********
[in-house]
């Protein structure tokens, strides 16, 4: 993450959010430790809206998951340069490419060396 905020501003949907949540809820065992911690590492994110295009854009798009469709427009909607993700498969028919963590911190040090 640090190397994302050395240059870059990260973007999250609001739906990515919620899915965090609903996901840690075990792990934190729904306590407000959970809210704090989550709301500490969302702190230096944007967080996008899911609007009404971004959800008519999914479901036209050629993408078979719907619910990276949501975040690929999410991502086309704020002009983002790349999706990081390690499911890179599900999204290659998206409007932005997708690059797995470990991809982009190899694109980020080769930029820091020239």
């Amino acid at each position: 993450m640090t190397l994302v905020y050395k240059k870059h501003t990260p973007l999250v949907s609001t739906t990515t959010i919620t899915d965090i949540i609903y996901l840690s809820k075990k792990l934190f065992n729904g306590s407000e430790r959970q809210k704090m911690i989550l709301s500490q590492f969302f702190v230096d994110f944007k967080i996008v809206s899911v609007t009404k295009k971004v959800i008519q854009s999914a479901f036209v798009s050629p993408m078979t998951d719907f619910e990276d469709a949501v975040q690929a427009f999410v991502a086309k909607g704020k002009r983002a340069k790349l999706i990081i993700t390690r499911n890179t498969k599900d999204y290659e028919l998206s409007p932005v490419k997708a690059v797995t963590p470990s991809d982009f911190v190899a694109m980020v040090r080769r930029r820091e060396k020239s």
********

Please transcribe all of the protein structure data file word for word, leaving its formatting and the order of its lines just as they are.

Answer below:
[in-house]
């Protein structure tokens, strides 16, 4: 993450959010430790809206998951340069490419060396 905020501003949907949540809820065992911690590492994110295009854009798009469709427009909607993700498969028919963590911190040090 640090190397994302050395240059870059990260973007999250609001739906990515919620899915965090609903996901840690075990792990934190729904306590407000959970809210704090989550709301500490969302702190230096944007967080996008899911609007009404971004959800008519999914479901036209050629993408078979719907619910990276949501975040690929999410991502086309704020002009983002790349999706990081390690499911890179599900999204290659998206409007932005997708690059797995470990991809982009190899694109980020080769930029820091020239």
């Amino acid at each position: 993450m640090t190397l994302v905020y050395k240059k870059h501003t990260p973007l999250v949907s609001t739906t990515t959010i919620t899915d965090i949540i609903y996901l840690s809820k075990k792990l934190f065992n729904g306590s407000e430790r959970q809210k704090m911690i989550l709301s500490q590492f969302f702190v230096d994110f944007k967080i996008v809206s899911v609007t009404k295009k971004v959800i008519q854009s999914a479901f036209v798009s050629p993408m078979t998951d719907f619910e990276d469709a949501v975040q690929a427009f999410v991502a086309k909607g704020k002009r983002a340069k790349l999706i990081i993700t390690r499911n890179t498969k599900d999204y290659e028919l998206s409007p932005v490419k997708a690059v797995t963590p470990s991809d982009f911190v190899a694109m980020v040090r080769r930029r820091e060396k020239s």